Do I Have to Report Income From the Sale of Scrap Metal?

The IRS requires all taxpayers to report income, regardless of how they earned it and how much they earned. How you report the income depends on whether the sale constitutes a business or is just part of a hobby. Income from hobbies is reported on Form 1040 and business income is reported on Schedule C.


Who Has to File a Return

If you file a tax return, you must report all of your income. Not all taxpayers, however, have to file a tax return. If your overall income was low enough, or if you can be claimed as a dependent by someone else, you may not need to file at all. Use the IRS online application to determine if you need to file a tax return.

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Penalties for Not Reporting Income

If you do file a tax return and don't report all of your income, you could face fines and penalties. While the IRS won't likely know if you sold scrap metal for profit, scrap metal processors usually keep records of who sells them scrap metal. This means that if a scrap metal shop is audited, the IRS could trace transactions back to you, the seller.


If you accidentally fail to report the income and the IRS catches it, you'll have to pay the tax, plus a 20 percent penalty and accrued interest charges. If the IRS believes that you purposefully left the income off your return when you knew you should have reported it, you could be charged with tax fraud. Fraud is punishable with prison time or a minimum $250,000 fine.

Business vs. Hobby

The way you report income from the sale of scrap metal depends on whether you have a hobby or a business. According to the IRS, you have a business if you have an expectation to earn a profit. You probably have a business if you regularly buy and resell scrap metal at a profit, put time and effort into growing your business, and partially or fully depend on the income from selling scrap metal. On the other hand, if selling the scrap metal is a sporadic activity, the sale can probably be considered hobby income. For example, if you were restoring an old car as a hobby and sold some excess scrap metal to defray your costs, that's hobby income.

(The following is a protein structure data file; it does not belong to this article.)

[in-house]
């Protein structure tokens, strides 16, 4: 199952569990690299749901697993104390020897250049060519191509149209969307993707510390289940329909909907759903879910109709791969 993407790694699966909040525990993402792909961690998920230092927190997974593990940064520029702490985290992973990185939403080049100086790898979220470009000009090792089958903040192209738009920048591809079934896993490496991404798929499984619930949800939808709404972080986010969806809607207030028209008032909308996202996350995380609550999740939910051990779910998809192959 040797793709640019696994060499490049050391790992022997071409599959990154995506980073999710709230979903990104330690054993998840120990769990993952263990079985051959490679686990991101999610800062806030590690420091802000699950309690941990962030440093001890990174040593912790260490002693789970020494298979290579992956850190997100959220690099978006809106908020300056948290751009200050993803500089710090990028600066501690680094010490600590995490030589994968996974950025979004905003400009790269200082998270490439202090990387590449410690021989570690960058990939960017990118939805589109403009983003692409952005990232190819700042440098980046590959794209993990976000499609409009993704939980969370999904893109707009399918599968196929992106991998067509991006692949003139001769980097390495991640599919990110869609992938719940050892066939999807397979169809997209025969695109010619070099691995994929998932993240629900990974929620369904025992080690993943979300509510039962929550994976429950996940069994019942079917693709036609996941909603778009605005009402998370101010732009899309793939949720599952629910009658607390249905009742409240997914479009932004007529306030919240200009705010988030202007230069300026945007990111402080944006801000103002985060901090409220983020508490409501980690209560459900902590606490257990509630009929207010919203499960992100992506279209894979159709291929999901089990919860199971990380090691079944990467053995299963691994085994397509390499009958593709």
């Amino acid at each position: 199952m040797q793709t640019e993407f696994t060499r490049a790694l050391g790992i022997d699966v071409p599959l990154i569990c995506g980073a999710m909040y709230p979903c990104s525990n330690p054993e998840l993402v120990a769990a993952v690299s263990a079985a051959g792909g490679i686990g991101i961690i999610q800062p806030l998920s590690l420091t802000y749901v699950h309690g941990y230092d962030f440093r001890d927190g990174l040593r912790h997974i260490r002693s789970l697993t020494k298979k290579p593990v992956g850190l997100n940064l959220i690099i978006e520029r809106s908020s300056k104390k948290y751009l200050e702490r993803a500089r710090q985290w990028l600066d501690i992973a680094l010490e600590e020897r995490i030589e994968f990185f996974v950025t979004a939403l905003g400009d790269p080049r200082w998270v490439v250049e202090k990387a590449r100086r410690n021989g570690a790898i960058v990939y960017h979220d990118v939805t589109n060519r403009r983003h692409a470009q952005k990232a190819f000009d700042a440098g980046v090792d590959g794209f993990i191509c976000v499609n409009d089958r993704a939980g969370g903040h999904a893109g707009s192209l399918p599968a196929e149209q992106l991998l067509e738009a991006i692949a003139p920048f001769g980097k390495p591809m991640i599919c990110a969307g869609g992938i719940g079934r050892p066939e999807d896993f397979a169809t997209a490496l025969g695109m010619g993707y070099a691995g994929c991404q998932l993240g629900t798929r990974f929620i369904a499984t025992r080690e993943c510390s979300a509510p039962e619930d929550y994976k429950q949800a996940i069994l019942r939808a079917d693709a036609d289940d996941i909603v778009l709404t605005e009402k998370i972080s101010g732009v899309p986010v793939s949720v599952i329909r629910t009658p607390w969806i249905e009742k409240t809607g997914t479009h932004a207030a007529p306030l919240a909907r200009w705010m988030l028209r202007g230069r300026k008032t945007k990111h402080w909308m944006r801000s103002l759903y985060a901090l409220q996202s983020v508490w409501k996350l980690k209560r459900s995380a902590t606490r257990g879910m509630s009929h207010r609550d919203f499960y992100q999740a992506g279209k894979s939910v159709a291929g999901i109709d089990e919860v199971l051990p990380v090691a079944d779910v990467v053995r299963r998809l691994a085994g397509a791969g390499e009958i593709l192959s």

Hobby Income

Report proceeds from hobby income on line 21, labeled Other Income, on Form 1040. If you incurred any costs to sell the scrap metal, you can write those off as itemized deductions on Schedule A. Potential costs you could write off would be the original price you paid for the metal and the cost of transporting it to the buyer. Keep in mind, though, that hobby deductions cannot exceed hobby income. For example, if you purchased the scrap metal for $100 but sold it for $75, you can only write off $75 worth of hobby deductions.


Business Income

Report proceeds from business income in Part 1 of Schedule C. You can deduct the original cost of the scrap metal as cost of goods sold on line 4. If you had any other business expenses, report them in Part 2. Common business expenses you can deduct are state and local taxes, licenses, mileage expense, professional fees, insurance and office supplies.


You can deduct business expenses in excess of business income and use the loss to offset income from other sources. If you do this for multiple years, however, the IRS may reclassify your business as a hobby.